•Shippers want local imports allowed 10 days free storage period from current four.
•Clearing agents say clearance procedures and processes for local cargo are more complicated than transit.
Port users are seeking an extension of the free cargo storage period for local imports to cushion them from additional costs.
This comes almost a month after Kenya Ports Authority(KPA) extended the free storage period for importers and exporters of transit cargo, leaving local tariffs unchanged.
In the revised three month free storage tariffs which came into effect on May 18 , transit import containers are allowed 14 days of free storage at the port and the Inland Container Depot-Nairobi(ICDN), from a previous nine days.
Transit import containers at the Naivasha ICD have 30 days free storage while all transit export containers are now being stored for 20 days free of any charges from the previous 15 days.
“This is in line with our continuous and deliberate efforts of cushioning our customers on effects of the Coronavirus,” acting managing director Rashid Salim said then.
However, storage for domestic import containers remained unchanged where cargoes are stored free for four days, before attracting charges.
This, according to the Shippers Council of Eastern Africa (SCEA) has led to increased cost of doing business for goods destined for Kenya as only 40 per cent of cargo is cleared within the free period.
Importers and exporters incur charges of between $30 (Sh 3,203) and $90 (Sh9,611) per day for cargo that has stayed beyond the free storage period and more than 24 days, depending on the size of the container.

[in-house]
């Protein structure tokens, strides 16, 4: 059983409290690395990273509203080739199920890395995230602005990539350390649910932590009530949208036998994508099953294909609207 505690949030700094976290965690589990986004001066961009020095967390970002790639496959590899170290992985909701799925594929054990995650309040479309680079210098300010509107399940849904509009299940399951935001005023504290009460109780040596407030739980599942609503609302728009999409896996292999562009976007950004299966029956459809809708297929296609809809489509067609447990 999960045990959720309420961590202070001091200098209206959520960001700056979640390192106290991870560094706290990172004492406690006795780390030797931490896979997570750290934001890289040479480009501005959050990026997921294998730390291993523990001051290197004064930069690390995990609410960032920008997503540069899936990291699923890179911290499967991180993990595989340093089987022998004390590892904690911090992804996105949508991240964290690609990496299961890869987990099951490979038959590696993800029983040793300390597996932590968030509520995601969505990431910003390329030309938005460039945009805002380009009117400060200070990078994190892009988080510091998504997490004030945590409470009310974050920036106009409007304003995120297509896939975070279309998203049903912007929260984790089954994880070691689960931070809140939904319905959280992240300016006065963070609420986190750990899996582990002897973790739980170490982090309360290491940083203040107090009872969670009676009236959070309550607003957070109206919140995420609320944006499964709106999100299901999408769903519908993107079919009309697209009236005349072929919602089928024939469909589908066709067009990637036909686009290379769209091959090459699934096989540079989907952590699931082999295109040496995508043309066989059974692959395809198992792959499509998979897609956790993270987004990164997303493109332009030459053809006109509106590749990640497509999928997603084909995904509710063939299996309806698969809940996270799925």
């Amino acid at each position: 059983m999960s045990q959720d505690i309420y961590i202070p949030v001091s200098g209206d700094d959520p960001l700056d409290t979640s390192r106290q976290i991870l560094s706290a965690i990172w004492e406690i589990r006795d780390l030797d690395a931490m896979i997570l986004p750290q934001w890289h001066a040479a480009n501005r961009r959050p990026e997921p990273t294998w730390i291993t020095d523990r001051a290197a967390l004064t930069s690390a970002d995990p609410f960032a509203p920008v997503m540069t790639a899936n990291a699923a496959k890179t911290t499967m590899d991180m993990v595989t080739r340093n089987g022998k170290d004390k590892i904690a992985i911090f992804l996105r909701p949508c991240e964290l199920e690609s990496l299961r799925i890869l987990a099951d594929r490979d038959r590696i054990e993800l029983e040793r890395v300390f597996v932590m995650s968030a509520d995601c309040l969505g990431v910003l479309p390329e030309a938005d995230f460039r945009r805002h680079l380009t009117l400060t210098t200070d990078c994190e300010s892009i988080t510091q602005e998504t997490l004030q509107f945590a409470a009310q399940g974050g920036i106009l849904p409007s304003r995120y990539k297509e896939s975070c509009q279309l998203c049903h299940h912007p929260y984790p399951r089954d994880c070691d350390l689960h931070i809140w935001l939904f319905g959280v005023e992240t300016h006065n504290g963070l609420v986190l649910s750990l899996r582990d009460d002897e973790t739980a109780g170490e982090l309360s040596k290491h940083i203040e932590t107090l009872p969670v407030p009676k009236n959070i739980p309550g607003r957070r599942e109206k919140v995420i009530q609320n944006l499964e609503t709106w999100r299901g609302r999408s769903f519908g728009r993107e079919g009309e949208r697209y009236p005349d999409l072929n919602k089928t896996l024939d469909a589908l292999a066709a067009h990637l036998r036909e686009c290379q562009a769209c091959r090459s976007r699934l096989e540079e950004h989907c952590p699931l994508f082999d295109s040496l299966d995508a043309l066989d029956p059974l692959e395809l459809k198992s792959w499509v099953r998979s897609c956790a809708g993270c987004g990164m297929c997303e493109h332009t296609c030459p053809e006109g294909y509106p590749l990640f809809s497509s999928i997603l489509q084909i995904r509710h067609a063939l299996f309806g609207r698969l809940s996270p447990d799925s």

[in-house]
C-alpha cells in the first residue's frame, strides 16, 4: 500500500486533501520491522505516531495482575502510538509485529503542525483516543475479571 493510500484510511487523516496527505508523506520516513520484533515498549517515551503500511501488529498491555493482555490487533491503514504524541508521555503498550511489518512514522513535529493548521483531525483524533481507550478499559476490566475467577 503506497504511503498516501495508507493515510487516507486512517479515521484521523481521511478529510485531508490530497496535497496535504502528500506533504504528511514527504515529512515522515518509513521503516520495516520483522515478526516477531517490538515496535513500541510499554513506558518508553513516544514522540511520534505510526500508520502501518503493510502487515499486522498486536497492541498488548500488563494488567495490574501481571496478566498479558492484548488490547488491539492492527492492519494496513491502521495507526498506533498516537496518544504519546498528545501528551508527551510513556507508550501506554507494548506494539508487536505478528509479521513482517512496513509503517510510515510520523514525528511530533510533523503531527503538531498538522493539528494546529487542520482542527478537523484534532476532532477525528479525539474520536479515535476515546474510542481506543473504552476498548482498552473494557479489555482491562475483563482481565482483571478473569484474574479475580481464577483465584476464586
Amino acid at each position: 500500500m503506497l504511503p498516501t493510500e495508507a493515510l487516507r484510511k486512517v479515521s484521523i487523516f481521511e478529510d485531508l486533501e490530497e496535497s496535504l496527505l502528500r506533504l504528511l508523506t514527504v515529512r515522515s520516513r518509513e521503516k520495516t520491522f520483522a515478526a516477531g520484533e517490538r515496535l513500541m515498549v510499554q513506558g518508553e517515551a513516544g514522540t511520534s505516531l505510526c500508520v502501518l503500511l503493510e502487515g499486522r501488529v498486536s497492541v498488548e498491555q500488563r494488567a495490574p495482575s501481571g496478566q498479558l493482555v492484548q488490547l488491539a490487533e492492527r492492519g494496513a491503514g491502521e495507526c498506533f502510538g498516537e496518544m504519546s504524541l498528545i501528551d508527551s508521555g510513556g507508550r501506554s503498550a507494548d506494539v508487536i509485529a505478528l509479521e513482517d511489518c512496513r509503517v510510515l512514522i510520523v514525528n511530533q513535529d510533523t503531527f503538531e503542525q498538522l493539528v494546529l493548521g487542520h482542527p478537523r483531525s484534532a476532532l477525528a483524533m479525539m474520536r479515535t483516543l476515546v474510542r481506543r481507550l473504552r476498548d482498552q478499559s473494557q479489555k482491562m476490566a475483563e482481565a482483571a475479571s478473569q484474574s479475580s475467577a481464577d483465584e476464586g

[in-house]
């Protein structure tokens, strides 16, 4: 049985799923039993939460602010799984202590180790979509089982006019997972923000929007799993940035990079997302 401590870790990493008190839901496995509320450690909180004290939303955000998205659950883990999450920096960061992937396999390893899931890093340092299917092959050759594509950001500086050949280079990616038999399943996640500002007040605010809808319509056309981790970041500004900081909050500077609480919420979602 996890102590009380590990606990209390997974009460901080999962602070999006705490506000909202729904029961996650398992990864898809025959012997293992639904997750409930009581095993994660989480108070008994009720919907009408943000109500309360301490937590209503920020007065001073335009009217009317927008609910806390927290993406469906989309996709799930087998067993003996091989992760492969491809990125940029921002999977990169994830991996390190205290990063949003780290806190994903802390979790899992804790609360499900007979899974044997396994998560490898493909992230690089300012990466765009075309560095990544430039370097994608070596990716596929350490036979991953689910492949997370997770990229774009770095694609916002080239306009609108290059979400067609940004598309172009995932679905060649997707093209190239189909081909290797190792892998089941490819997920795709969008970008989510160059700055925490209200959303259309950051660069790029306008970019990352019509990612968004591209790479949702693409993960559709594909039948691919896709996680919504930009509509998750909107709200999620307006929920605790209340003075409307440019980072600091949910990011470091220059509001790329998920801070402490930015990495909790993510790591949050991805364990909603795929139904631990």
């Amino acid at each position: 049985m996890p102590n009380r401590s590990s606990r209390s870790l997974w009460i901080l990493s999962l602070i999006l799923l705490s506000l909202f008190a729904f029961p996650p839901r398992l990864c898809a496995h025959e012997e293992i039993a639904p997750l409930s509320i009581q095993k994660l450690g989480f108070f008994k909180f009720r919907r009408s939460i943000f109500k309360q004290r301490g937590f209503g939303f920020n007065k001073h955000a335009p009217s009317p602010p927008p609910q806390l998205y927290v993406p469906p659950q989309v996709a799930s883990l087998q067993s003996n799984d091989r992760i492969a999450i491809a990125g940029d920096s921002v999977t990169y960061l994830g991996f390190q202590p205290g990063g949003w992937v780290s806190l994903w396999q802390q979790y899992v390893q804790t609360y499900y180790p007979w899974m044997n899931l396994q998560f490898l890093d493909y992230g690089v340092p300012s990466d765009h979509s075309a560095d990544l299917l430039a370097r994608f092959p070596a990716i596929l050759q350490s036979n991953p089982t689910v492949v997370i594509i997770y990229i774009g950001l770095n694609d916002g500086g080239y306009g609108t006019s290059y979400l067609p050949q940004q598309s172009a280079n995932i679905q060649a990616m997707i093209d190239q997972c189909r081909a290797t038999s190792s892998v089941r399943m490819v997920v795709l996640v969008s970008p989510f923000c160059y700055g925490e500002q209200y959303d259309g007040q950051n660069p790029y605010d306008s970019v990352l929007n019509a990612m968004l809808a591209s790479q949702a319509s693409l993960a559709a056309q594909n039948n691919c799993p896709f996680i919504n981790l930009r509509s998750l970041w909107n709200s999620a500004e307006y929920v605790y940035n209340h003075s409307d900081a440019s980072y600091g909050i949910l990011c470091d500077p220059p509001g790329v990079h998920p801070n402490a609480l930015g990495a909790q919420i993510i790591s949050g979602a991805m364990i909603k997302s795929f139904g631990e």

Containers released by KRA and not collected after 24 hours are charged $100 (Sh10,679)and $200 (Sh21,358) per day for 20ft and 40ft respectively.
“Shippers are suffering. We will welcome a reduction of free period when we have demonstrated high levels of efficiency,”SCEA chief executive Gilbert Langat said.
The council had proposed an extension for local imports from the current four days to 10 days, as port services, clearance and movement remain affected by measures to mitigate Covid-19.
The Kenya International Freight and Warehousing Association ( KIFWA), the umbrella body for clearing agents, has accused KPA of discriminating local cargo.
It has also requested for 10 days free storage period for domestic imports with national chairman Roy Mwanthi noting that clearance procedures and processes for local cargo are more complicated than transit.
“We are also experiencing short working hours by KPA, KRA, banks, and shipping lines. Operating hours have also been limited due to the curfew and lockdown,” Mwanthi told the Star yesterday.
He said KPA management should not favour some port users or destinations.
“We must treat all port users equally whenever we have an opportunity to review the tariff,” he said.
The move by KPA was a relief for importers and exporters from the hinterland, mainly Uganda, which accounts for more than 82 per cent of transit cargo through the Port of Mombasa.
Transit destinations have been hit by slow border clearance as drivers are subjected to Covid-19 tests, quarantine and reduced customs operations which have affected turn-around-time.
While it used to take between four hours and 24 hours to clear a track, now it takes 36 hours to 48 hours, African e-logistics firm–Kobo360 notes.
“Truck drivers have also experienced additional fuel expenses, increased mileage per trip and even insecurity for truck and cargo ,” Kobo360 Kenya Country Manager Dennis Kathurima told the Star in an interview.
The worst affected is the Kenya-Uganda border of Malaba which has seen trucks remain on the queue for days, with the waiting line stretching more than 50 kilometres.